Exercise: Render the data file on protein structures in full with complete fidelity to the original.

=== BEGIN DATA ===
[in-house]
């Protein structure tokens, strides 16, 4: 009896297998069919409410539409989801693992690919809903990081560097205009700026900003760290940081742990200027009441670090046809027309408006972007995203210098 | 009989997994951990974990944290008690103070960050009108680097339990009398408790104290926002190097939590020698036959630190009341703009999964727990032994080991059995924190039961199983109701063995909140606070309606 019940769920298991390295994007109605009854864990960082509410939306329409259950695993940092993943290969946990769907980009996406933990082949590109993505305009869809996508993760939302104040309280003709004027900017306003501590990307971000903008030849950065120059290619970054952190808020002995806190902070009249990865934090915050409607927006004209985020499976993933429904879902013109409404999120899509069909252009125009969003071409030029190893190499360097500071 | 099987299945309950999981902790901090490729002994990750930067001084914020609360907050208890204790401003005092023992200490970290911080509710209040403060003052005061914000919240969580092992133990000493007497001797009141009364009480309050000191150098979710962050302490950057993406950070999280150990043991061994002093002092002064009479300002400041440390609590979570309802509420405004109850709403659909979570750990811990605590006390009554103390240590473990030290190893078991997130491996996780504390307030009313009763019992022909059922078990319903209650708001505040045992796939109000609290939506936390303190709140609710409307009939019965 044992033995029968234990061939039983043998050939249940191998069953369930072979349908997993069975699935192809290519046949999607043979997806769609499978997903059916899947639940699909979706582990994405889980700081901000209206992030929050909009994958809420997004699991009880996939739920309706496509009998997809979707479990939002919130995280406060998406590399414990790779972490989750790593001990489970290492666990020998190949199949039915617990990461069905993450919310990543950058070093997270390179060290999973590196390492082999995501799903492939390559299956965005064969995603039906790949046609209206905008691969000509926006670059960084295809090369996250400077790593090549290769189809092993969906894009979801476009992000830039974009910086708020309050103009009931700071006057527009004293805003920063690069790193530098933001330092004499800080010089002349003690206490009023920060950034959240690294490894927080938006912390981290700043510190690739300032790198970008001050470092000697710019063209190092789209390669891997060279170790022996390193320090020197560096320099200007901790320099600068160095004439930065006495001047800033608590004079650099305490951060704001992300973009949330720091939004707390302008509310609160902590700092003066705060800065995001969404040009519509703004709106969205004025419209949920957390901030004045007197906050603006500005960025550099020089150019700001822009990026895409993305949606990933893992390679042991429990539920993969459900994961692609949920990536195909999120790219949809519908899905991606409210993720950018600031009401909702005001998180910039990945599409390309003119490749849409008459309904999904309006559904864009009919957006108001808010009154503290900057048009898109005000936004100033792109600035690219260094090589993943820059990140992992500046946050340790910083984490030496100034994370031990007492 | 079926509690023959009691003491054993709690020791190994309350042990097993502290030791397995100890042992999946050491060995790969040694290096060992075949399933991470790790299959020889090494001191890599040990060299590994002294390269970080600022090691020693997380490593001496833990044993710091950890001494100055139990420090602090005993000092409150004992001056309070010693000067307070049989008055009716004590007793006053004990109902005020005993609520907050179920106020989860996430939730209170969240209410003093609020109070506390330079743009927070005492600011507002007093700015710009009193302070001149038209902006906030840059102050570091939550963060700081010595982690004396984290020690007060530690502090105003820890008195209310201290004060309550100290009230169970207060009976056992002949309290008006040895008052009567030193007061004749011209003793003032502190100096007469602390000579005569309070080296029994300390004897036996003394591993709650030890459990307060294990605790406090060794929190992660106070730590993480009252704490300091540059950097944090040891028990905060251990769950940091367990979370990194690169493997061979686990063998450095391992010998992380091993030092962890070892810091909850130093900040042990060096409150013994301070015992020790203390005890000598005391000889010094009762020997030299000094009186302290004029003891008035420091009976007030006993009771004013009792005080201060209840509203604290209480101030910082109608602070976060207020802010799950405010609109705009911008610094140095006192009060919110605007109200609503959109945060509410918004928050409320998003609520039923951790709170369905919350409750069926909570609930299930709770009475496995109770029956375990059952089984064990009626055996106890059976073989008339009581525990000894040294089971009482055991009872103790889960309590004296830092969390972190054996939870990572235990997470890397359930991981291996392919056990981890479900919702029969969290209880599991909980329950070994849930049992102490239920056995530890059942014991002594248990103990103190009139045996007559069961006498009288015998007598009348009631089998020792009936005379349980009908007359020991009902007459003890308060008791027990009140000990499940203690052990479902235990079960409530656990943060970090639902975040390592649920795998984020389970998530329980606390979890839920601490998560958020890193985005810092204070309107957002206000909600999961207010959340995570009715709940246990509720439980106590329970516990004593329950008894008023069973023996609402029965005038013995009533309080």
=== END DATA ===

[in-house]
């Protein structure tokens, strides 16, 4: 009896297998069919409410539409989801693992690919809903990081560097205009700026900003760290940081742990200027009441670090046809027309408006972007995203210098 | 009989997994951990974990944290008690103070960050009108680097339990009398408790104290926002190097939590020698036959630190009341703009999964727990032994080991059995924190039961199983109701063995909140606070309606 019940769920298991390295994007109605009854864990960082509410939306329409259950695993940092993943290969946990769907980009996406933990082949590109993505305009869809996508993760939302104040309280003709004027900017306003501590990307971000903008030849950065120059290619970054952190808020002995806190902070009249990865934090915050409607927006004209985020499976993933429904879902013109409404999120899509069909252009125009969003071409030029190893190499360097500071 | 099987299945309950999981902790901090490729002994990750930067001084914020609360907050208890204790401003005092023992200490970290911080509710209040403060003052005061914000919240969580092992133990000493007497001797009141009364009480309050000191150098979710962050302490950057993406950070999280150990043991061994002093002092002064009479300002400041440390609590979570309802509420405004109850709403659909979570750990811990605590006390009554103390240590473990030290190893078991997130491996996780504390307030009313009763019992022909059922078990319903209650708001505040045992796939109000609290939506936390303190709140609710409307009939019965 044992033995029968234990061939039983043998050939249940191998069953369930072979349908997993069975699935192809290519046949999607043979997806769609499978997903059916899947639940699909979706582990994405889980700081901000209206992030929050909009994958809420997004699991009880996939739920309706496509009998997809979707479990939002919130995280406060998406590399414990790779972490989750790593001990489970290492666990020998190949199949039915617990990461069905993450919310990543950058070093997270390179060290999973590196390492082999995501799903492939390559299956965005064969995603039906790949046609209206905008691969000509926006670059960084295809090369996250400077790593090549290769189809092993969906894009979801476009992000830039974009910086708020309050103009009931700071006057527009004293805003920063690069790193530098933001330092004499800080010089002349003690206490009023920060950034959240690294490894927080938006912390981290700043510190690739300032790198970008001050470092000697710019063209190092789209390669891997060279170790022996390193320090020197560096320099200007901790320099600068160095004439930065006495001047800033608590004079650099305490951060704001992300973009949330720091939004707390302008509310609160902590700092003066705060800065995001969404040009519509703004709106969205004025419209949920957390901030004045007197906050603006500005960025550099020089150019700001822009990026895409993305949606990933893992390679042991429990539920993969459900994961692609949920990536195909999120790219949809519908899905991606409210993720950018600031009401909702005001998180910039990945599409390309003119490749849409008459309904999904309006559904864009009919957006108001808010009154503290900057048009898109005000936004100033792109600035690219260094090589993943820059990140992992500046946050340790910083984490030496100034994370031990007492 | 079926509690023959009691003491054993709690020791190994309350042990097993502290030791397995100890042992999946050491060995790969040694290096060992075949399933991470790790299959020889090494001191890599040990060299590994002294390269970080600022090691020693997380490593001496833990044993710091950890001494100055139990420090602090005993000092409150004992001056309070010693000067307070049989008055009716004590007793006053004990109902005020005993609520907050179920106020989860996430939730209170969240209410003093609020109070506390330079743009927070005492600011507002007093700015710009009193302070001149038209902006906030840059102050570091939550963060700081010595982690004396984290020690007060530690502090105003820890008195209310201290004060309550100290009230169970207060009976056992002949309290008006040895008052009567030193007061004749011209003793003032502190100096007469602390000579005569309070080296029994300390004897036996003394591993709650030890459990307060294990605790406090060794929190992660106070730590993480009252704490300091540059950097944090040891028990905060251990769950940091367990979370990194690169493997061979686990063998450095391992010998992380091993030092962890070892810091909850130093900040042990060096409150013994301070015992020790203390005890000598005391000889010094009762020997030299000094009186302290004029003891008035420091009976007030006993009771004013009792005080201060209840509203604290209480101030910082109608602070976060207020802010799950405010609109705009911008610094140095006192009060919110605007109200609503959109945060509410918004928050409320998003609520039923951790709170369905919350409750069926909570609930299930709770009475496995109770029956375990059952089984064990009626055996106890059976073989008339009581525990000894040294089971009482055991009872103790889960309590004296830092969390972190054996939870990572235990997470890397359930991981291996392919056990981890479900919702029969969290209880599991909980329950070994849930049992102490239920056995530890059942014991002594248990103990103190009139045996007559069961006498009288015998007598009348009631089998020792009936005379349980009908007359020991009902007459003890308060008791027990009140000990499940203690052990479902235990079960409530656990943060970090639902975040390592649920795998984020389970998530329980606390979890839920601490998560958020890193985005810092204070309107957002206000909600999961207010959340995570009715709940246990509720439980106590329970516990004593329950008894008023069973023996609402029965005038013995009533309080």